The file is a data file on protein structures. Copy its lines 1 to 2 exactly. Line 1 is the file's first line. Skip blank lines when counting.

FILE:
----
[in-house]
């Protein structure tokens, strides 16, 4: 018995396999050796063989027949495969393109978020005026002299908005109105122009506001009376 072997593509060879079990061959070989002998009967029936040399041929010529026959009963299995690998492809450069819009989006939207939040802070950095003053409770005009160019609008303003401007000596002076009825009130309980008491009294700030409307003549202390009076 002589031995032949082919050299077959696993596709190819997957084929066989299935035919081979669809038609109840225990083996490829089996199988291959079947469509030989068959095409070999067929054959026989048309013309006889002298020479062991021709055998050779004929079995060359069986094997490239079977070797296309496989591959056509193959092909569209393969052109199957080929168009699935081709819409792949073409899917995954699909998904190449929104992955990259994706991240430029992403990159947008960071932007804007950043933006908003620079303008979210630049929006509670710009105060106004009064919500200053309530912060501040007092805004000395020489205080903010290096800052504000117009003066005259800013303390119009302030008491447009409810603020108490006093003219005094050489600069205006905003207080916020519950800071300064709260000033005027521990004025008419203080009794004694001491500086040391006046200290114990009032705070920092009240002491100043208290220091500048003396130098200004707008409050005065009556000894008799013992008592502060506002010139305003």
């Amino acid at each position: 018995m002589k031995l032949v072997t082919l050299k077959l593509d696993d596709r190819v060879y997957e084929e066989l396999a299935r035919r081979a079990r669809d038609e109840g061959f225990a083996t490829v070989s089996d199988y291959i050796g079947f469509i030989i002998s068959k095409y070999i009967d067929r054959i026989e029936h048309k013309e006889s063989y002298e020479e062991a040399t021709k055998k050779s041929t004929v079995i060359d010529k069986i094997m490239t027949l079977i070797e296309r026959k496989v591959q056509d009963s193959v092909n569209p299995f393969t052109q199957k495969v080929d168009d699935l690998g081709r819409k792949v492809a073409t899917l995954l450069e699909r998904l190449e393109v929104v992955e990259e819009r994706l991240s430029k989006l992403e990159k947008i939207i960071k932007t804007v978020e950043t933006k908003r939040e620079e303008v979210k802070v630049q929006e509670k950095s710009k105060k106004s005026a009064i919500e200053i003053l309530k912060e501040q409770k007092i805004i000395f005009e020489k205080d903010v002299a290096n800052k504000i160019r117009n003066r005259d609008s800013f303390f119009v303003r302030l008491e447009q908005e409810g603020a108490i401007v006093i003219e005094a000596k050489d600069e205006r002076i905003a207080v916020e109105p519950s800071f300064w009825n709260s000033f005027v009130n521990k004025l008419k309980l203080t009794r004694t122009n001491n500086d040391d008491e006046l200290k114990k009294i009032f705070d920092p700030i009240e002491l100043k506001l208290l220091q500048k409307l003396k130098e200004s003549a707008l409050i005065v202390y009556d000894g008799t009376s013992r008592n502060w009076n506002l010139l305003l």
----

[in-house]
């Protein structure tokens, strides 16, 4: 018995396999050796063989027949495969393109978020005026002299908005109105122009506001009376 072997593509060879079990061959070989002998009967029936040399041929010529026959009963299995690998492809450069819009989006939207939040802070950095003053409770005009160019609008303003401007000596002076009825009130309980008491009294700030409307003549202390009076 002589031995032949082919050299077959696993596709190819997957084929066989299935035919081979669809038609109840225990083996490829089996199988291959079947469509030989068959095409070999067929054959026989048309013309006889002298020479062991021709055998050779004929079995060359069986094997490239079977070797296309496989591959056509193959092909569209393969052109199957080929168009699935081709819409792949073409899917995954699909998904190449929104992955990259994706991240430029992403990159947008960071932007804007950043933006908003620079303008979210630049929006509670710009105060106004009064919500200053309530912060501040007092805004000395020489205080903010290096800052504000117009003066005259800013303390119009302030008491447009409810603020108490006093003219005094050489600069205006905003207080916020519950800071300064709260000033005027521990004025008419203080009794004694001491500086040391006046200290114990009032705070920092009240002491100043208290220091500048003396130098200004707008409050005065009556000894008799013992008592502060506002010139305003």